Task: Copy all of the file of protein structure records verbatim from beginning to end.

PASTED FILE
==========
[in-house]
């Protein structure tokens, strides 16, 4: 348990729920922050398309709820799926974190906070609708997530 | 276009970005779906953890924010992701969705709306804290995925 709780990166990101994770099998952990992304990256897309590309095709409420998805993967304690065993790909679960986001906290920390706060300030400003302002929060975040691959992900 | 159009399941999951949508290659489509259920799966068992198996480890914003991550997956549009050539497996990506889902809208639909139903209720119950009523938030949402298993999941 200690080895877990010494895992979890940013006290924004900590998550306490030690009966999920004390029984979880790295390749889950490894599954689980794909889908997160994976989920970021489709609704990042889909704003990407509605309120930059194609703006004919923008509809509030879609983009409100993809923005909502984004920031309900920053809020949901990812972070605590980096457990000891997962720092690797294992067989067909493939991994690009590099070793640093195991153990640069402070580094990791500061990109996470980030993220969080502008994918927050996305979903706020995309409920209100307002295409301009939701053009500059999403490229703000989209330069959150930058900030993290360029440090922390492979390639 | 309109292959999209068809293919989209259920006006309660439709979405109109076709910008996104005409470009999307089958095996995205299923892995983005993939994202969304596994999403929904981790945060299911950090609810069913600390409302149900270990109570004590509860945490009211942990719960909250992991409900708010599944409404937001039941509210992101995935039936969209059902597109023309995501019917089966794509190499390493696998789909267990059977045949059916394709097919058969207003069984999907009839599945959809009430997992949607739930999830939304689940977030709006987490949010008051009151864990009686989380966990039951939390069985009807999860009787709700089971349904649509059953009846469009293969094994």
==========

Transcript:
[in-house]
């Protein structure tokens, strides 16, 4: 348990729920922050398309709820799926974190906070609708997530 | 276009970005779906953890924010992701969705709306804290995925 709780990166990101994770099998952990992304990256897309590309095709409420998805993967304690065993790909679960986001906290920390706060300030400003302002929060975040691959992900 | 159009399941999951949508290659489509259920799966068992198996480890914003991550997956549009050539497996990506889902809208639909139903209720119950009523938030949402298993999941 200690080895877990010494895992979890940013006290924004900590998550306490030690009966999920004390029984979880790295390749889950490894599954689980794909889908997160994976989920970021489709609704990042889909704003990407509605309120930059194609703006004919923008509809509030879609983009409100993809923005909502984004920031309900920053809020949901990812972070605590980096457990000891997962720092690797294992067989067909493939991994690009590099070793640093195991153990640069402070580094990791500061990109996470980030993220969080502008994918927050996305979903706020995309409920209100307002295409301009939701053009500059999403490229703000989209330069959150930058900030993290360029440090922390492979390639 | 309109292959999209068809293919989209259920006006309660439709979405109109076709910008996104005409470009999307089958095996995205299923892995983005993939994202969304596994999403929904981790945060299911950090609810069913600390409302149900270990109570004590509860945490009211942990719960909250992991409900708010599944409404937001039941509210992101995935039936969209059902597109023309995501019917089966794509190499390493696998789909267990059977045949059916394709097919058969207003069984999907009839599945959809009430997992949607739930999830939304689940977030709006987490949010008051009151864990009686989380966990039951939390069985009807999860009787709700089971349904649509059953009846469009293969094994």